Tuesday morning February 21st the 23.5-day old waning crescent Moon will be 4-5o away from the planet Saturn as this graphic shows. With 7×50 binoculars the two should make for a striking pair.
Wednesday February 15th the 18-day old waning gibbous Moon will be within a few degrees from the planet Jupiter and the blue-white star Spica in Virgo the Harvest Maiden as they rise in the east a few hours before sunrise local time.
All three will fit within the field of view of a pair of 7×50 binoculars as this graphic shows.
Over the next several mornings, January 23rd to 25th the waning crescent Moon will pass by the star Antares, and the planets Saturn, and Mercury as these animated graphics are showing.
Saturday December 10th the planet Saturn will have reached the astronomical coordinates that officially place it at solar conjunction. From our perspective the planet is behind the Sun, or on the opposite side of the Sun from the Earth.
In reality it is not as much as Saturn moving behind the Sun as it is the Sun passing in front of Saturn – or so it seems. As a distant outer planet Saturn moves more slowly around the Sun than the Earth does. One year on Saturn is equal to 29.7 years (10,832 days) on Earth. So in one day Saturn would travel how much of the 360o orbit around the Sun? That would amount to approximately 0.033o each day.
The Sun, in its apparent motion along the ecliptic moves at the rate the Earth is moving which is 0.99o each day. So with the Sun’s apparent motion (0.99o/day) it quickly, relative to Saturn, passes Saturn while both are moving eastward. So with that in mind you could start watching for Saturn to reappear in the morning skies later next month.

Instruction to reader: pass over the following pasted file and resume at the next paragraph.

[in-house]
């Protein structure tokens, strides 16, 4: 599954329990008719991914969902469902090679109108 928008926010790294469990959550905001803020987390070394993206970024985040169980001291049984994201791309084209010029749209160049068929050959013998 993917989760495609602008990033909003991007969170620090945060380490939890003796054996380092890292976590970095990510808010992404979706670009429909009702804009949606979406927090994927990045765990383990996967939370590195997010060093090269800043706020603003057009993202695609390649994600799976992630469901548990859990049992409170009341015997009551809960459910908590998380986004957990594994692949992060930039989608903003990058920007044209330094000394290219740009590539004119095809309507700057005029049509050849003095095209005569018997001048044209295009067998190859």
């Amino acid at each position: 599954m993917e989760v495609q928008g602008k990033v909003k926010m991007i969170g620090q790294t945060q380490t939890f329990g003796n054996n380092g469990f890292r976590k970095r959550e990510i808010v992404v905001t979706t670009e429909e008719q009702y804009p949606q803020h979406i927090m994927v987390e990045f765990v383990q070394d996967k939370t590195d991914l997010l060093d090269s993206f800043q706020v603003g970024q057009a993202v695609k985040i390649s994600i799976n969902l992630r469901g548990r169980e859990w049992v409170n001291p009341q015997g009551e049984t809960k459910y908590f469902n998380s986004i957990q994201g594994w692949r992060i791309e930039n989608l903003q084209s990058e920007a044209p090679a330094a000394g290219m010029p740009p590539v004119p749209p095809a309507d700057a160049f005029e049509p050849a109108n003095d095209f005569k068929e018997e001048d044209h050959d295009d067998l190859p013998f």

Friday evening December 2nd the thin 3.5-day old waxing crescent Moon will be about 7-8o from the inner planet Venus. Several other planets are also visible above the horizon. At the time the graphic is set for, 5:30 pm CST, the planet Saturn has just set, Mercury is within about 30 minutes from setting, and Mars shines within the constellation of Capricornus the Sea Goat.
Not visible to the naked eye, but part of the picture, is the outermost of the 8 planets, Neptune.
The ISS, International Space Station made an appearance over the southwestern horizon this evening. As this map from the Heavens-Above web site illustrates the path the ISS will follow – which it did. (see below)
Here is a stacked sequence of 30 pictures showing the path the ISS followed as well as Venus, Mars, and the stars of Capricornus the Sea Goat. All pictures were taken at: 18 mm; 2 sec.; ISO 1600; f3.5
Wednesday evening November 30th a very thin less than 2-day old waxing crescent Moon will be just above the western horizon and near Saturn and Mercury. At the time of sunset, my local time of CST, the Moon will be about 1.4 days or somewhere around 30 hours
old-young. While this is not a record for the youngest waxing crescent Moon seen with the naked eye it will nonetheless be an interesting challenge.
The youngest Moon seen with the naked eye was seen by Stephen James O’Meara in May 1990 when he saw a waxing Moon that was only 15 hours, 32 minutes old.
The planets Venus and Mars are further west from the Moon but within the next few days the waxing Moon will pass by them. Venus on the 2nd and Mars on the 4th.